So… your argument is that making cells in higher volume drives up the price per cell?

You get an “F” in Economics 101.

Furthermore, Panasonic almost certainly makes a higher profit margin selling to any of its customers other than Tesla. Arguing that Panasonic should ignore the potential to sell more cells to makers of laptops, so they can sell more cells to Tesla… that’s completely backwards. Since Tesla is by far Panasonic’s largest customer by volume, we can be sure that Tesla is getting a better deal than anyone else, and therefore Panasonic makes less of a profit per cell by selling to Tesla.

Panasonic absolutely should pursue any possible contacts for battery supply outside Tesla. In fact, there’s a rule in business that it’s not healthy for any company to have any other single company as either a supplier or a customer for more than 20% of its production. Obviously that rule is violated by many auto parts suppliers, but Panasonic would be well advised not to tie itself too closely to Tesla’s success or failure.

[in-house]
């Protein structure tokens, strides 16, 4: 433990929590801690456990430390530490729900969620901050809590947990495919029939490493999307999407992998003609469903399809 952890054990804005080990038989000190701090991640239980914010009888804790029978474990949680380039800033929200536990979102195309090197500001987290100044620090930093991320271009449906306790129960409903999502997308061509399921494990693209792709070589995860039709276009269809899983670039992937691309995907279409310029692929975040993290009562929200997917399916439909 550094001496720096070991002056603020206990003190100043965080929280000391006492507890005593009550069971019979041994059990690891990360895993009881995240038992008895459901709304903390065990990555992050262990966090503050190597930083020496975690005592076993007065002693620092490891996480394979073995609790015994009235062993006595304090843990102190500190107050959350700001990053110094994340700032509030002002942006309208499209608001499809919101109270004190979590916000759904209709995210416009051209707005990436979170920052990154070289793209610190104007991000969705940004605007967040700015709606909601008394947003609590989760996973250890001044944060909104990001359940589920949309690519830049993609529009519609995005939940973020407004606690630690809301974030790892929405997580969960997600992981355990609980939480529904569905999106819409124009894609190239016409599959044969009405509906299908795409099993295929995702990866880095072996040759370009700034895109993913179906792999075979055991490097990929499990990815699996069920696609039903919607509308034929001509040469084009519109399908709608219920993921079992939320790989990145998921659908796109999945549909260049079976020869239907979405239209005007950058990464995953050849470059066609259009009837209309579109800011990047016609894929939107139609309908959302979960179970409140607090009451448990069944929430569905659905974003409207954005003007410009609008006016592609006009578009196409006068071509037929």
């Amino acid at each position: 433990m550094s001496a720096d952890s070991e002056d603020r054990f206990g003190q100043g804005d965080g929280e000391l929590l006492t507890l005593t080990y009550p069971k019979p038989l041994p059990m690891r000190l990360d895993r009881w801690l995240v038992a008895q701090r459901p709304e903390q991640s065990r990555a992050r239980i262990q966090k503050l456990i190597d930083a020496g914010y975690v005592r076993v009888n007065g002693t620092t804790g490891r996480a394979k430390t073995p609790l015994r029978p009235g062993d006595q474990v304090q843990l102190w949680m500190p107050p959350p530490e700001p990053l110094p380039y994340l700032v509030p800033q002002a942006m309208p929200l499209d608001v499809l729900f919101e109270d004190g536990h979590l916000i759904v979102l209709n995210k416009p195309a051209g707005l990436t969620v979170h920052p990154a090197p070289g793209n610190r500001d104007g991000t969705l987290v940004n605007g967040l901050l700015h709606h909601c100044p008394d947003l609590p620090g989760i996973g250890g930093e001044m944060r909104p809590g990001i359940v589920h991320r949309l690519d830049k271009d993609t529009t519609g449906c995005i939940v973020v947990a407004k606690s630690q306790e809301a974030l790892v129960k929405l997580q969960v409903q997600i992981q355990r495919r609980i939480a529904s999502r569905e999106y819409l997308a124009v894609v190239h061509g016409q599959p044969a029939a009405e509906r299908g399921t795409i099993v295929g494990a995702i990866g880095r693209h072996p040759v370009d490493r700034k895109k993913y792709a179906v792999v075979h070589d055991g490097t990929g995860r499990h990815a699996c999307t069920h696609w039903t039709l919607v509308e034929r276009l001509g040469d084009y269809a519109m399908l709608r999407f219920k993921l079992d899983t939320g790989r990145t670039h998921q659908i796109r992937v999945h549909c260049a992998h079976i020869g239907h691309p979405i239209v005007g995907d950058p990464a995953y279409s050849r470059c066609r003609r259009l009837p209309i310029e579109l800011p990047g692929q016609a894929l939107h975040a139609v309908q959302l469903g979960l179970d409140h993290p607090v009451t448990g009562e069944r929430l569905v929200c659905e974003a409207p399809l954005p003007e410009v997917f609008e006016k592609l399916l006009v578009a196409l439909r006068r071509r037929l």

Do Not Read Between The Lines

I think his point is reasonable. Since 18650’s other uses are declining, and Tesla has switched to 2170 for newer cells, investment in additional 18650 production capacity specifically for S & X wouldn’t be a good long-term deal.

I think Tesla will see out the current deal, then maybe agree something transitional, and then go for a new design for the S & X packs.

And … stock price down 3% today. I guess how much you make, sell, deliver, and grow isn’t that important in the auto industry?

1. Most stock buying and selling decisions are not based on fact or rational analysis; they are mostly emotional decisions, highly affected by what investors (or institutional buyers/sellers) see other investors doing. There is a great deal of buying and selling based on non-objective factors such as hunches, gut “feelings” and guesswork.